• Investment schemes. In these types of schemes, criminals offer prospective investors investment opportunities that purport to have rates of return far higher than legitimate companies and financial institutions can offer. The investment opportunities are often described in highly complex terms. In fact, the criminals behind the schemes either do not pay any funds to investors or conduct a “Ponzi” scheme.

• Business-directory schemes. In these types of schemes, the criminals telephone legitimate businesses and falsely represent that they are with a legitimate company that publishes business directories. They typically deceive the legitimate businesses into believing that they are simply renewing or continuing supposedly preexisting listings in these directories, or are simply confirming a shipping address. In either case, the legitimate businesses are then charged fees for nonexistent directory listings.

• “Phishing” schemes. In connection with other fraud schemes, some criminals engage in “phishing”- the use
of e-mails and Web sites, designed to look like those of legitimate companies, financial institutions, or government agencies, to persuade people to disclose valuable personal data, such as their online usernames and passwords, bank and financial accounts numbers, and Social Security numbers.

The Justice Department gave some examples of actual cases. But even in a five-page fact sheet it did not address the nature of the 310 arrests in Spain. It did say that two cases were handled by the Postal Inspection Service and 20 were civil cases handled by the U.S. Federal Trade Commission. Five persons who operate a business selling coffee routes to investors in the United States from Escazú and La Sabana have been the target of a Federal Trade Commission civil action. These may be the additional people referred to in the statement by the Justice Department and called in error "arrests."

The Department of Justice added that the operation's success in targeting telemarketing fraud depended heavily on the creation of long-term partnerships with foreign law enforcement agencies and cited the critical role that Costa Rican officials played in the recent arrest of alleged participants in sweepstakes schemes.

Funeral services will be this morning for businessman killed in Ecuador
By the A.M. Costa Rica staff

Graveside services for businessman Pat Dunn will be at 10 a.m. today in the Cementerio de Tibás north of San José, the family reported Tuesday.

Dunn, a well-known operator of expat bars in Costa Rica, died at the hands of robbers May 18 in Manta, Ecuador. He was developing a bar there.

The time of the funeral had not been fixed earlier due
to the uncertainty of transporting the body here.  He is survived by his wife, Elvia Jahara Jarquin Tellez, and a daughter, Jennifer Dunn. The family conducted a wake Tuesday night near the Posada Amón operated by Ms. Jarquin.

The family has set up a mailing address in the United States for those friends who wish to send sympathy cards or donations. The address is Dunn Family, Interlink #514, P.O. Box 02-5635, Miami, Fla., 33102-5635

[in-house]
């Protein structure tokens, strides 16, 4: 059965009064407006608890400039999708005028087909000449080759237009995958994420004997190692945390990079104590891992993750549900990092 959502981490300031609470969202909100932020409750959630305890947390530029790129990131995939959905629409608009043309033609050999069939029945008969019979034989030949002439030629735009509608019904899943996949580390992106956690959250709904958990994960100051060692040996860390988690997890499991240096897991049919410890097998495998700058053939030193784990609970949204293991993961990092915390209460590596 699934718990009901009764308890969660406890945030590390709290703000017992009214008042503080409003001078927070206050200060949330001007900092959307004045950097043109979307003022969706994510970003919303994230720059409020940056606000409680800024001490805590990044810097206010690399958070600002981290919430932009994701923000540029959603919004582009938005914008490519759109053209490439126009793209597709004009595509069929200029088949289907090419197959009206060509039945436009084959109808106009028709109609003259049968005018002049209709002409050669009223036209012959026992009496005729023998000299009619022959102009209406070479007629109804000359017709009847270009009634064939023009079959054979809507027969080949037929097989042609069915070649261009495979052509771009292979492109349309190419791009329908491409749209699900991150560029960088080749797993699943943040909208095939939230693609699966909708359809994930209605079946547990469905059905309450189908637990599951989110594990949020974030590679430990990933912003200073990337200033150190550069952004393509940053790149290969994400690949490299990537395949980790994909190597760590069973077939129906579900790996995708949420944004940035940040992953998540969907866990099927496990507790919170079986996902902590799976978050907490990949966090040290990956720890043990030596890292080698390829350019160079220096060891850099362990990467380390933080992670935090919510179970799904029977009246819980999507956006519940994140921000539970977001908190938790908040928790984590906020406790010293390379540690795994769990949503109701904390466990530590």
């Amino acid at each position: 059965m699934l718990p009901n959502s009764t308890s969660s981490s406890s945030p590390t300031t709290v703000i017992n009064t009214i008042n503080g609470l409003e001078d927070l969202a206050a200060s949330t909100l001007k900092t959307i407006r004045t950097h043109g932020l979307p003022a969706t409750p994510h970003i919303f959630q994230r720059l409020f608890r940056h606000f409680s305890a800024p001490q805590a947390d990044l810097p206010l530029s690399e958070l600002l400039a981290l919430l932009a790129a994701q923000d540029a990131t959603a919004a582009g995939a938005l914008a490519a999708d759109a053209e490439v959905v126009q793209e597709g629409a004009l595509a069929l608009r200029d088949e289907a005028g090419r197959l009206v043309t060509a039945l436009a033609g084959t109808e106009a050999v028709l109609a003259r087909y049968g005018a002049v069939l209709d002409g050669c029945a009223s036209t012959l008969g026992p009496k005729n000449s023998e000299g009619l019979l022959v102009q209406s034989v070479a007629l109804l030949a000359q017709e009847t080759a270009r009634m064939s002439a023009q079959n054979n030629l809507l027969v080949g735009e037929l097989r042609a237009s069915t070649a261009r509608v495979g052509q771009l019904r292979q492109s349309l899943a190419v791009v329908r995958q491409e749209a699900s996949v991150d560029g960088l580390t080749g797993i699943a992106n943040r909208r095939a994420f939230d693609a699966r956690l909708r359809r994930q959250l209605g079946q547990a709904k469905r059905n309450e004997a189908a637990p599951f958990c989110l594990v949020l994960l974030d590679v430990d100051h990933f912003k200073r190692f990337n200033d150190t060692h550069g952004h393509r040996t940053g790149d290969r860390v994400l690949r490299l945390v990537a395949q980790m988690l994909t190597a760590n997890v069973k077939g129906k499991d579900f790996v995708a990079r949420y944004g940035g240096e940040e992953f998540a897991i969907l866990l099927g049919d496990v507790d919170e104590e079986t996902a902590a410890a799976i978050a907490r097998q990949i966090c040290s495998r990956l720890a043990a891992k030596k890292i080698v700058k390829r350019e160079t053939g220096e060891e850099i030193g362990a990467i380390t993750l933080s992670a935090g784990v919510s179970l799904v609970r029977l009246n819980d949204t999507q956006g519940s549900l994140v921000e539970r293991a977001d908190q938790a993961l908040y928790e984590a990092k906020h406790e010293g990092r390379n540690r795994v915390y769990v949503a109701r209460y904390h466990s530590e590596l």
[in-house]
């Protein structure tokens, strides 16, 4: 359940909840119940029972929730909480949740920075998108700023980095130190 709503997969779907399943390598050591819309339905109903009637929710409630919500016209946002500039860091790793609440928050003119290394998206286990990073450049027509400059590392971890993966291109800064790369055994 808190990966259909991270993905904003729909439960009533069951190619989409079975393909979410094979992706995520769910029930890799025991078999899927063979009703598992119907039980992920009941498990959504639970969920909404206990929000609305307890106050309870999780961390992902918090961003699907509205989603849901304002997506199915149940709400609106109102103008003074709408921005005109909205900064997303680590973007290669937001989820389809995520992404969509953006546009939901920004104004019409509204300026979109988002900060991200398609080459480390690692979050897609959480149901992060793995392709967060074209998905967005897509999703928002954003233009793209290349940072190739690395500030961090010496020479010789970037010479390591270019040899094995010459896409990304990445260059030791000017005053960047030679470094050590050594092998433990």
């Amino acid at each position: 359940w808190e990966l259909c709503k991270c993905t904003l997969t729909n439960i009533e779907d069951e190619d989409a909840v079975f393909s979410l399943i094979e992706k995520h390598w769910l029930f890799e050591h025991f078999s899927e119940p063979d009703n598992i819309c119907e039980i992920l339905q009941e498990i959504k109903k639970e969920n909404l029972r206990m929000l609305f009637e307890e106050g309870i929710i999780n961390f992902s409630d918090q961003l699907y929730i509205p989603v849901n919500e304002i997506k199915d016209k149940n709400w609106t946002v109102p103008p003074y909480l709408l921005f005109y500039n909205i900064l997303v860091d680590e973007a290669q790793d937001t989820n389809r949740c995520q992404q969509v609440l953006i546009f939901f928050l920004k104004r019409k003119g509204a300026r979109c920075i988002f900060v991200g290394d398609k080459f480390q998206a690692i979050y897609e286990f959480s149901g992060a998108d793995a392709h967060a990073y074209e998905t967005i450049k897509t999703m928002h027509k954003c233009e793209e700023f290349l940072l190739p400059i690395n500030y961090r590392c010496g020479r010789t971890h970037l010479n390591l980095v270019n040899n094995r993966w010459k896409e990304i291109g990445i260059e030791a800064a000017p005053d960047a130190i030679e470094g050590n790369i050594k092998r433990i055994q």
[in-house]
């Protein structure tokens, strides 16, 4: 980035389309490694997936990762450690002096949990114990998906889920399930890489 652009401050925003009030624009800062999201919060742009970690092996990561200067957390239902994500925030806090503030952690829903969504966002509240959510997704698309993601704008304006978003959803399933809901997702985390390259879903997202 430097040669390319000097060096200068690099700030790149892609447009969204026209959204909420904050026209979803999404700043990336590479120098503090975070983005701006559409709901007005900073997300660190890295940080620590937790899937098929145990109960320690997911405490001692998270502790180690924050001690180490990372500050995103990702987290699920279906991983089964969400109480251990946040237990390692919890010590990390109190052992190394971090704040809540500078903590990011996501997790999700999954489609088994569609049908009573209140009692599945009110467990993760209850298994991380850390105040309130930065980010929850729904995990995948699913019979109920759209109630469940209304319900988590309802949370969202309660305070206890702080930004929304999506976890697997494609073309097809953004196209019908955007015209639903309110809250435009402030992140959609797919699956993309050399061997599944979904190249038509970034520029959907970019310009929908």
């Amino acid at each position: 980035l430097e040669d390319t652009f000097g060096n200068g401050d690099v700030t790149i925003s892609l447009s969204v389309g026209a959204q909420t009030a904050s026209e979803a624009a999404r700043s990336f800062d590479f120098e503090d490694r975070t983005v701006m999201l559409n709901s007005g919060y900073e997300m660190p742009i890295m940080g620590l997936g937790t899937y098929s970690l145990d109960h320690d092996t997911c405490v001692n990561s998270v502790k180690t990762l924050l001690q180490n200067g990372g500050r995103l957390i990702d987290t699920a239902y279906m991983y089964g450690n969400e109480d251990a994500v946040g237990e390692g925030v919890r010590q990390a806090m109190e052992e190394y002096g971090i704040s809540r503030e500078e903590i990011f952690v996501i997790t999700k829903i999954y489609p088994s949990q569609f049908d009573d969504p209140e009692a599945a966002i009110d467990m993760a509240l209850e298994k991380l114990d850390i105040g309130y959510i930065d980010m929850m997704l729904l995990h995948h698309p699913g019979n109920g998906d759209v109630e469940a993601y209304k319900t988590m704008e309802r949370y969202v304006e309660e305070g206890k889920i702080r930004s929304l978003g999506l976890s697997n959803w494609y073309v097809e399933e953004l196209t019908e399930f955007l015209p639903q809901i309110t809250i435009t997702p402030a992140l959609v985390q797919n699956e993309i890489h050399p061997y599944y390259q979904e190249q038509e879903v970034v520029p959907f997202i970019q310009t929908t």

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San José, Costa Rica, Wednesday, May 24, 2006, Vol. 6, No. 102

Summit on jobs, information planned for June 2 & 3
Special to A.M. Costa Rica

Business leaders from the Western Hemisphere will meet June 2 and 3 in Santo Domingo, Dominican Republic, to discuss ways to create more jobs, strengthen competitiveness and improve access to information technology in the region.

The private-sector forum will precede the June 4 and 6 assembly in Santo Domingo of the hemisphere's foreign ministers, which is hosted by the Organization of American States.

Costa Rica will be presented at the business forum, perhaps represented by President Óscar Arias Sánchez. Other presidents also will attend what appears to be a discussion with an empahsis on energy. "One topic is the location and the financing for a possible Central American petroleum refinery.

The private-sector forum will focus on the theme "Inter-American Public-Private Partnership for Competitiveness and Job Creation in the Knowledge Society," said the the Organization of American States, one of the organizers of the forum.  The formal host for the event is a private sector national business association in the Dominican Republic called the National Council of Private Enterprise.

Working with that council and doing logistical support for the event is a business association called the American Chamber of Commerce of the Dominican Republic.

William Malamud, the chamber's executive vice president, said in an interview that the Santo Domingo forum is expected to attract about 300 business leaders from the region.  Other listed participants for the event from the U.S. government are Walter Bastian, the Department of Commerce deputy assistant secretary for the Western Hemisphere, and John Simon, executive vice president for the Overseas Private Investment Corporation.  Dominican Republic President Leonel Fernández is scheduled to give a keynote speech to wind up the forum June 3.

Malamud said the forum will focus on how to help the private sector in Latin America and the Caribbean compete in the global economy, particularly in the U.S. market, against Asia and Europe.  The United States is Latin America's principal market, said Malamud, whose organization is affiliated with the Washington-based U.S. Chamber of Commerce.